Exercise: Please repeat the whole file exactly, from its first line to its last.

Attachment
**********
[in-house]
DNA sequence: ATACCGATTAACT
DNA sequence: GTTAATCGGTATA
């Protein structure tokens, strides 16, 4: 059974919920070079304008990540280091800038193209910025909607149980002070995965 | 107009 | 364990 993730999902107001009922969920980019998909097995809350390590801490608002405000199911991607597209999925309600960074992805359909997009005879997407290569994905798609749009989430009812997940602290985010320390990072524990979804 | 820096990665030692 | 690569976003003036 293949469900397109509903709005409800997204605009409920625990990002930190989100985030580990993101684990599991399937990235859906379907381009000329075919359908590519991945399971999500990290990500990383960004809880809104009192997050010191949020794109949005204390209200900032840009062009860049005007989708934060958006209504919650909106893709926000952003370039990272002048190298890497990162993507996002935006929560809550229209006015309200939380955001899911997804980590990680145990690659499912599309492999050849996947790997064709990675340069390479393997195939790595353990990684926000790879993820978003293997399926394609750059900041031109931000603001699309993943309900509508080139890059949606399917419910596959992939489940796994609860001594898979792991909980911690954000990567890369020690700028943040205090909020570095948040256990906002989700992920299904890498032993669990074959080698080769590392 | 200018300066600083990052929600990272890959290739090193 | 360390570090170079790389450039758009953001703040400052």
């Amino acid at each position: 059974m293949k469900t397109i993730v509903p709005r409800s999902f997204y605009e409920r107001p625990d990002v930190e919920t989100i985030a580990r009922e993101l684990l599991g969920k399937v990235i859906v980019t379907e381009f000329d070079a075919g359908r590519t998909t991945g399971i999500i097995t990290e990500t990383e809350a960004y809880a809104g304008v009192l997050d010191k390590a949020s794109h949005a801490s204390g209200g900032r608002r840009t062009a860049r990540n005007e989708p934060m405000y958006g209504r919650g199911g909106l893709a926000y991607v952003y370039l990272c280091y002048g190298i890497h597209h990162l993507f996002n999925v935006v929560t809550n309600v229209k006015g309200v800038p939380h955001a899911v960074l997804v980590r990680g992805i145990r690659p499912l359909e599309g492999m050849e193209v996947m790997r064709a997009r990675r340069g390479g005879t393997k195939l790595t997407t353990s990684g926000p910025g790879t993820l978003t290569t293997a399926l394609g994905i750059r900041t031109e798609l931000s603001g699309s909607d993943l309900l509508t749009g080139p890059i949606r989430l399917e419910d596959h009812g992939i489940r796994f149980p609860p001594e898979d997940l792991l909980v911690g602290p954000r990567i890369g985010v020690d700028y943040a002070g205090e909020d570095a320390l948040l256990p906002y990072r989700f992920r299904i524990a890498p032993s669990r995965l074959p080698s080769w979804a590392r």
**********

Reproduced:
[in-house]
DNA sequence: ATACCGATTAACT
DNA sequence: GTTAATCGGTATA
């Protein structure tokens, strides 16, 4: 059974919920070079304008990540280091800038193209910025909607149980002070995965 | 107009 | 364990 993730999902107001009922969920980019998909097995809350390590801490608002405000199911991607597209999925309600960074992805359909997009005879997407290569994905798609749009989430009812997940602290985010320390990072524990979804 | 820096990665030692 | 690569976003003036 293949469900397109509903709005409800997204605009409920625990990002930190989100985030580990993101684990599991399937990235859906379907381009000329075919359908590519991945399971999500990290990500990383960004809880809104009192997050010191949020794109949005204390209200900032840009062009860049005007989708934060958006209504919650909106893709926000952003370039990272002048190298890497990162993507996002935006929560809550229209006015309200939380955001899911997804980590990680145990690659499912599309492999050849996947790997064709990675340069390479393997195939790595353990990684926000790879993820978003293997399926394609750059900041031109931000603001699309993943309900509508080139890059949606399917419910596959992939489940796994609860001594898979792991909980911690954000990567890369020690700028943040205090909020570095948040256990906002989700992920299904890498032993669990074959080698080769590392 | 200018300066600083990052929600990272890959290739090193 | 360390570090170079790389450039758009953001703040400052």
């Amino acid at each position: 059974m293949k469900t397109i993730v509903p709005r409800s999902f997204y605009e409920r107001p625990d990002v930190e919920t989100i985030a580990r009922e993101l684990l599991g969920k399937v990235i859906v980019t379907e381009f000329d070079a075919g359908r590519t998909t991945g399971i999500i097995t990290e990500t990383e809350a960004y809880a809104g304008v009192l997050d010191k390590a949020s794109h949005a801490s204390g209200g900032r608002r840009t062009a860049r990540n005007e989708p934060m405000y958006g209504r919650g199911g909106l893709a926000y991607v952003y370039l990272c280091y002048g190298i890497h597209h990162l993507f996002n999925v935006v929560t809550n309600v229209k006015g309200v800038p939380h955001a899911v960074l997804v980590r990680g992805i145990r690659p499912l359909e599309g492999m050849e193209v996947m790997r064709a997009r990675r340069g390479g005879t393997k195939l790595t997407t353990s990684g926000p910025g790879t993820l978003t290569t293997a399926l394609g994905i750059r900041t031109e798609l931000s603001g699309s909607d993943l309900l509508t749009g080139p890059i949606r989430l399917e419910d596959h009812g992939i489940r796994f149980p609860p001594e898979d997940l792991l909980v911690g602290p954000r990567i890369g985010v020690d700028y943040a002070g205090e909020d570095a320390l948040l256990p906002y990072r989700f992920r299904i524990a890498p032993s669990r995965l074959p080698s080769w979804a590392r």